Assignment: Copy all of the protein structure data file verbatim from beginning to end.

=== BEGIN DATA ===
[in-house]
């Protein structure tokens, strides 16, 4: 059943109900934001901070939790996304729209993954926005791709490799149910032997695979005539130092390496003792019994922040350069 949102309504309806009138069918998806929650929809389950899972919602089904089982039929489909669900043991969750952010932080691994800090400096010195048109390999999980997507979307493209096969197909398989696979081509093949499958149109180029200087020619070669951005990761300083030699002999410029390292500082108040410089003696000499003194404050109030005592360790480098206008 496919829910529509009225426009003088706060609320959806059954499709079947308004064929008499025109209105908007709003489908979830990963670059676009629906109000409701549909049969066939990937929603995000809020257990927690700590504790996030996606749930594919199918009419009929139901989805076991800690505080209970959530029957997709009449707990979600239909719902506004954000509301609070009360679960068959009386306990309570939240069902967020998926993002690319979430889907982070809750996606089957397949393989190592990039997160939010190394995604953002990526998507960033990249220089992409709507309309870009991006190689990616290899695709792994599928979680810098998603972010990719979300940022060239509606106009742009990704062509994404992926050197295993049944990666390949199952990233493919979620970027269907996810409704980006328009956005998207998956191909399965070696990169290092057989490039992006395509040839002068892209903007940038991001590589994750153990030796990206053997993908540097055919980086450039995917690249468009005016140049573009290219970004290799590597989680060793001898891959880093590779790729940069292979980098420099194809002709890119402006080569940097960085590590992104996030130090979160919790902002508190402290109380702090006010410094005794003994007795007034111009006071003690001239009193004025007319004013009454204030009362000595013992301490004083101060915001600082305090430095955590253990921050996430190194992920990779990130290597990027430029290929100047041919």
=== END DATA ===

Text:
[in-house]
């Protein structure tokens, strides 16, 4: 059943109900934001901070939790996304729209993954926005791709490799149910032997695979005539130092390496003792019994922040350069 949102309504309806009138069918998806929650929809389950899972919602089904089982039929489909669900043991969750952010932080691994800090400096010195048109390999999980997507979307493209096969197909398989696979081509093949499958149109180029200087020619070669951005990761300083030699002999410029390292500082108040410089003696000499003194404050109030005592360790480098206008 496919829910529509009225426009003088706060609320959806059954499709079947308004064929008499025109209105908007709003489908979830990963670059676009629906109000409701549909049969066939990937929603995000809020257990927690700590504790996030996606749930594919199918009419009929139901989805076991800690505080209970959530029957997709009449707990979600239909719902506004954000509301609070009360679960068959009386306990309570939240069902967020998926993002690319979430889907982070809750996606089957397949393989190592990039997160939010190394995604953002990526998507960033990249220089992409709507309309870009991006190689990616290899695709792994599928979680810098998603972010990719979300940022060239509606106009742009990704062509994404992926050197295993049944990666390949199952990233493919979620970027269907996810409704980006328009956005998207998956191909399965070696990169290092057989490039992006395509040839002068892209903007940038991001590589994750153990030796990206053997993908540097055919980086450039995917690249468009005016140049573009290219970004290799590597989680060793001898891959880093590779790729940069292979980098420099194809002709890119402006080569940097960085590590992104996030130090979160919790902002508190402290109380702090006010410094005794003994007795007034111009006071003690001239009193004025007319004013009454204030009362000595013992301490004083101060915001600082305090430095955590253990921050996430190194992920990779990130290597990027430029290929100047041919």